Leaving a crappy review on Yelp is something many, many small businesses are concerned about, and for excellent reason. Despite ample evidence that it can’t be trusted for various reasons, Yelp is, for many, the last word on businesses large and small.
So actually, a woman winning the right to keep her crappy review of a local contractor up is pretty important.
At root was a court injunction that basically ordered a furious customer to edit their review until the libel case brought by the reviewee, Dietz Developments, had run its course:
Perez had hired Dietz to do painting, re-finishing, and various other construction-related tasks worth $53,000 at her home in 2011. However, she was unhappy with the work that Dietz and his crew were doing and terminated him from the job.
A lower court had ruled in December 2012 that Perez, the homeowner, was required to edit her harsh comments on Yelp and Angie’s List against [Dietz]. After Public Citizen and the American Civil Liberties Union filed a 21-page petition for review to the Supreme Court of Virginia on December 26, the highest state court overturned the injunction just two days later, on December 28.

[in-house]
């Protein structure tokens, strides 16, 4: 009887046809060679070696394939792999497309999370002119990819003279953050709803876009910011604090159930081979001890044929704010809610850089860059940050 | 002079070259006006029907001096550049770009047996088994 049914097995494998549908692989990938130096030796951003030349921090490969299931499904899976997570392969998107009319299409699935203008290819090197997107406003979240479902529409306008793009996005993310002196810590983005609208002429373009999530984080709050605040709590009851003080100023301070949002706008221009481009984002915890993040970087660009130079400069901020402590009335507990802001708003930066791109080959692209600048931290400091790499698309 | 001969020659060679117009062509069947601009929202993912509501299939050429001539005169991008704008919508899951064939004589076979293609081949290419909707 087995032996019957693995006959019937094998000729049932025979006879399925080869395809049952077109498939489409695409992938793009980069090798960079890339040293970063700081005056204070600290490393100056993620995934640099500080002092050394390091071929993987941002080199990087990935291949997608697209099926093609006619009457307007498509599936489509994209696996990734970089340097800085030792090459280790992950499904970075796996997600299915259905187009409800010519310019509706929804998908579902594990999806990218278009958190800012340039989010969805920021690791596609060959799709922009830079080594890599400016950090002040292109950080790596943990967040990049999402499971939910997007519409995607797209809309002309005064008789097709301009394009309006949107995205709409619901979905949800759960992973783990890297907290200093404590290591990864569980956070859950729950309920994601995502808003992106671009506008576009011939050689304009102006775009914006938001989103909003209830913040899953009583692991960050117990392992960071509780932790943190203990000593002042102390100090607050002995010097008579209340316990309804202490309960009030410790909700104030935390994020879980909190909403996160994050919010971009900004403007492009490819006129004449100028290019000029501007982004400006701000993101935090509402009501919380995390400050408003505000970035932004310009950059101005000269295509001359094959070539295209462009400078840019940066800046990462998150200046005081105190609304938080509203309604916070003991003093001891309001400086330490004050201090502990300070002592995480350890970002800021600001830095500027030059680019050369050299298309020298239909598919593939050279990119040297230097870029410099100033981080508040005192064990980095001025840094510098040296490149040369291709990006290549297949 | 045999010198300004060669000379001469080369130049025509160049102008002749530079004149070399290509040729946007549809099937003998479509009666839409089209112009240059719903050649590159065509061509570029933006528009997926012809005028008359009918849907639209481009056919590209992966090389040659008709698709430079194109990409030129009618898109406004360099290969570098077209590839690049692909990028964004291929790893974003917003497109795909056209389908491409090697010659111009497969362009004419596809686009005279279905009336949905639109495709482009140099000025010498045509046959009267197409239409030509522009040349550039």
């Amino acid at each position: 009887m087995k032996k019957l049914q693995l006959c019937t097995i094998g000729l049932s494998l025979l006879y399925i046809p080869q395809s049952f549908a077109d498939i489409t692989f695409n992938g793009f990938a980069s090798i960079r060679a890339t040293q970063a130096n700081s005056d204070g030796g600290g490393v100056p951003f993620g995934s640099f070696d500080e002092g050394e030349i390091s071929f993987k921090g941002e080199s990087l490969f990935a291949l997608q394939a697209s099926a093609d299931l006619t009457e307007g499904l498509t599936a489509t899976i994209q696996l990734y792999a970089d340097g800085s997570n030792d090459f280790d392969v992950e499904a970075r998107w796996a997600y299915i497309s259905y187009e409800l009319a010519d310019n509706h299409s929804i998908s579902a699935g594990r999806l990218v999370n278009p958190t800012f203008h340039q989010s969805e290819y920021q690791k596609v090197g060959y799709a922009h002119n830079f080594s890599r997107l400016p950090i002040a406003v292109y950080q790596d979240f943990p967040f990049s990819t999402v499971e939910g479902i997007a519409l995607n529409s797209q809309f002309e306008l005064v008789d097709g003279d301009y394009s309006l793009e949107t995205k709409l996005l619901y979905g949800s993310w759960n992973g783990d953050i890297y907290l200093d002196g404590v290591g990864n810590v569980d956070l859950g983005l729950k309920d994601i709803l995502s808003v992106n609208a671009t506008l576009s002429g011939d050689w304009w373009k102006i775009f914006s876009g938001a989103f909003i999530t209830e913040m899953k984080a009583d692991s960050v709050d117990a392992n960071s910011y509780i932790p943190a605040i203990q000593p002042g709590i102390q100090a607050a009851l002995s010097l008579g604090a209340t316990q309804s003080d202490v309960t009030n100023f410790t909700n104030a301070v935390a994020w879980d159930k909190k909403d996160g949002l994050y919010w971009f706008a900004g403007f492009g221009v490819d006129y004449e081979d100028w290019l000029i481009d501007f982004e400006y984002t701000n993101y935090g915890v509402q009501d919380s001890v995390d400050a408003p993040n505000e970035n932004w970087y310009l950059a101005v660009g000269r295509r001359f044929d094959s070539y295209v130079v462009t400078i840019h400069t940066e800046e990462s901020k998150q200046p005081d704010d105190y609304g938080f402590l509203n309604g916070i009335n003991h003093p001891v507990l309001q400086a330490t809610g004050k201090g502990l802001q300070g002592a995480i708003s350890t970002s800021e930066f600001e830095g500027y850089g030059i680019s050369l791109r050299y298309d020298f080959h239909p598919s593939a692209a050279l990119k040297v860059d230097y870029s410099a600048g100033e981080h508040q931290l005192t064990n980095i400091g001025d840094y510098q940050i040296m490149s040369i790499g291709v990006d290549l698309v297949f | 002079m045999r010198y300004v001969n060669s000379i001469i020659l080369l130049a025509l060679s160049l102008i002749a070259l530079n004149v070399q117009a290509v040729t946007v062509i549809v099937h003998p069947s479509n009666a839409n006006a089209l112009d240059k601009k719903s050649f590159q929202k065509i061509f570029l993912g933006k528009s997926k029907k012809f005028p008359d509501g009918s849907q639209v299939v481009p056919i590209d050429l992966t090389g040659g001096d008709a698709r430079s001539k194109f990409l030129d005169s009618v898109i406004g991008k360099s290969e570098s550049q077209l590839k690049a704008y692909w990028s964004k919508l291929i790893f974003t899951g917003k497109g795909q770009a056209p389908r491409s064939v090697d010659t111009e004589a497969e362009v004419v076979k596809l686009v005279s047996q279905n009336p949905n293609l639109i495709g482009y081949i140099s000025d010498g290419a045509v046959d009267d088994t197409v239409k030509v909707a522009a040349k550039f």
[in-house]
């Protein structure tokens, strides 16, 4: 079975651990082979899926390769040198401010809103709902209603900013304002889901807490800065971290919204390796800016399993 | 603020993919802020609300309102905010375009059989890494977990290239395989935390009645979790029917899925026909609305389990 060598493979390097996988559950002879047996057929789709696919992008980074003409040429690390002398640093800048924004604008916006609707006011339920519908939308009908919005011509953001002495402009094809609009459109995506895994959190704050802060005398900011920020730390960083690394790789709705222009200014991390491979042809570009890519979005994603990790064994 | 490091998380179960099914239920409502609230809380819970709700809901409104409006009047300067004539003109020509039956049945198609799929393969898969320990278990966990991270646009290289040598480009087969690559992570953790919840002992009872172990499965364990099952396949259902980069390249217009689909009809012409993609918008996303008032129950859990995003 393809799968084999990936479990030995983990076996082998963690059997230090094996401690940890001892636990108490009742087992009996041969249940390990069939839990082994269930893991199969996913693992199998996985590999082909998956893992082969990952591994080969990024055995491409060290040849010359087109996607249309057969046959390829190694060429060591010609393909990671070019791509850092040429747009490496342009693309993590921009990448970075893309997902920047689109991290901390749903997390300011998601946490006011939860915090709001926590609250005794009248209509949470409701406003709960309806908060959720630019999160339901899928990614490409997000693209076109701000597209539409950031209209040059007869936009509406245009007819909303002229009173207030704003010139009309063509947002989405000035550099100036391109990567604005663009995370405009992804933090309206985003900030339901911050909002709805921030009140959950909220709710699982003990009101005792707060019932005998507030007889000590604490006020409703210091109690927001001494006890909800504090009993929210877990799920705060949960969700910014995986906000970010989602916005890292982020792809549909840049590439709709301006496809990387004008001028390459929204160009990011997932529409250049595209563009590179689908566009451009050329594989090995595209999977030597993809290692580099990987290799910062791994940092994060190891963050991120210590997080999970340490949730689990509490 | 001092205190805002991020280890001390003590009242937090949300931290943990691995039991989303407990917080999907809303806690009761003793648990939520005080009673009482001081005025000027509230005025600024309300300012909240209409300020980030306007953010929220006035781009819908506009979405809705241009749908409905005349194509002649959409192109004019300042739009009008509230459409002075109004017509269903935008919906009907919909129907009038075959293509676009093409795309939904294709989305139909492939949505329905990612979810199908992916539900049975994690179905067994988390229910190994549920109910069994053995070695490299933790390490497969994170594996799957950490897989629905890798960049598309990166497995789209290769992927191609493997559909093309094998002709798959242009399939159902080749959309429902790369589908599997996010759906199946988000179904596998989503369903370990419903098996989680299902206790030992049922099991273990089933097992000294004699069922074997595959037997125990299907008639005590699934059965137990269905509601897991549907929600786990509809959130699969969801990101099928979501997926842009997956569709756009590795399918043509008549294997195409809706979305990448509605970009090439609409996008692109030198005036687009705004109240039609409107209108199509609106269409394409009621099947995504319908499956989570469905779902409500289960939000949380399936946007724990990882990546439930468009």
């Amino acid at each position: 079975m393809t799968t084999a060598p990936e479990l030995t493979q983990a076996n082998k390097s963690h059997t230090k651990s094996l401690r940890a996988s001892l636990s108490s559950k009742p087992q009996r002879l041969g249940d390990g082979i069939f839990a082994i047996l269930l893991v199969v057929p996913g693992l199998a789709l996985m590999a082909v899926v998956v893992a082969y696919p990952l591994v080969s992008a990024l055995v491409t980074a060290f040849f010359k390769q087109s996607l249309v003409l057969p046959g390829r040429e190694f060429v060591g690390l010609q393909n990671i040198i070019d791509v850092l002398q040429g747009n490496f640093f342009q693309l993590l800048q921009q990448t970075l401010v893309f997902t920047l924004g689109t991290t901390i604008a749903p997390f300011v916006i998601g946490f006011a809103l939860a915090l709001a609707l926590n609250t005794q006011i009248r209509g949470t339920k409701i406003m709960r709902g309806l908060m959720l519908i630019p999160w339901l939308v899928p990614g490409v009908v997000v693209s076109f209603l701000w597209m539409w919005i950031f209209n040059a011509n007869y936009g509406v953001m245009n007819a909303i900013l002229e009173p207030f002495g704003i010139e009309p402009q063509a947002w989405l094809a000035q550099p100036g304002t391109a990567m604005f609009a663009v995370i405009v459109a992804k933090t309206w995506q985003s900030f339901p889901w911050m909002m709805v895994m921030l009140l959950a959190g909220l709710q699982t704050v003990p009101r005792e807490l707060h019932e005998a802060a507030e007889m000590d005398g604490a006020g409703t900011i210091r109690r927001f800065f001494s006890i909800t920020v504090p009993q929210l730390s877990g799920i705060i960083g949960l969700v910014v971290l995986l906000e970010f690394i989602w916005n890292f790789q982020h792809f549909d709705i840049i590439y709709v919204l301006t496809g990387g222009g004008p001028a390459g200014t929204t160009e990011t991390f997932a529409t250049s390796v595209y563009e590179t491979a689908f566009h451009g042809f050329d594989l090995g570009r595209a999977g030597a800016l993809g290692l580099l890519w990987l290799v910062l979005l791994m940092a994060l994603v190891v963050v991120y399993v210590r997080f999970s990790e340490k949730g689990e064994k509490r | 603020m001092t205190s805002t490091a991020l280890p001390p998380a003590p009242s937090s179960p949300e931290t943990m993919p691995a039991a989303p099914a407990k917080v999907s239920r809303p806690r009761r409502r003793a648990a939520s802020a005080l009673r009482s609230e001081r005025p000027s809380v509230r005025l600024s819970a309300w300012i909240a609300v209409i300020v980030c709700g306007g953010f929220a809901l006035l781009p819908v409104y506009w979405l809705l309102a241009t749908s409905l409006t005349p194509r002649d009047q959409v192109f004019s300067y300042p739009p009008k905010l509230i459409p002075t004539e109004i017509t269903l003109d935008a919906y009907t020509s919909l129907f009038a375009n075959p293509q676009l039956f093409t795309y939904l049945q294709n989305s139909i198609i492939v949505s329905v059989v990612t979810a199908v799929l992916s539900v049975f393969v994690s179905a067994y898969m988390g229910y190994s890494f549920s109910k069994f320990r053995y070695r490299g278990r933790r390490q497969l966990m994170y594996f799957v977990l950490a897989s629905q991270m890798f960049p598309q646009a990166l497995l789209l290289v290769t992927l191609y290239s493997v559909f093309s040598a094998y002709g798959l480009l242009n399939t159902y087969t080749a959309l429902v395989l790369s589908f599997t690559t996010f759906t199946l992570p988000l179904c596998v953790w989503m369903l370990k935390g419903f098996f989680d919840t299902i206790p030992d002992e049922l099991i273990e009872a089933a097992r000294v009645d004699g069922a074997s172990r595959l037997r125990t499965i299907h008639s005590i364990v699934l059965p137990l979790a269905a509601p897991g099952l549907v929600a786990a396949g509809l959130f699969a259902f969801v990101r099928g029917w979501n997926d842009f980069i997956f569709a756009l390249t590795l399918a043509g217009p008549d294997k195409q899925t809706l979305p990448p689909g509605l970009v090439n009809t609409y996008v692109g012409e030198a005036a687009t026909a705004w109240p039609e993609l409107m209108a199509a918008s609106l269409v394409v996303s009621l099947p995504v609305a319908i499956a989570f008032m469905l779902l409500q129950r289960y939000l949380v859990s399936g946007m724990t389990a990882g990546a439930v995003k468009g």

It sounds like a minor court scuffle, but imagine this: You have a bad experience at the taco place or Chinese joint down the block and post about it on Facebook. Nothing fancy, just “OH GOD OH SWEET HORRIFYING GOD I SHALL NEVER GET OFF THIS TOILET! NEVER EAT HERE!”
Then the next day you get dragged into court over defamation charges, which will cost thousands to fight and you could, in fact, lose. Or you could turn that review into “Obviously, dear friends, I suffer from IBS and the ambrosial delights at Larry’s Greasy Taco Shack were clearly not to blame for my intestinal maelstrom.”
Before you ask who would ever do that, keep in mind we live in a world where somebody is seriously trying to sue people for using a scanner without their permission. So, let’s all be thankful that Perez, whether or not her case has merit, will at least be able to leave her review up.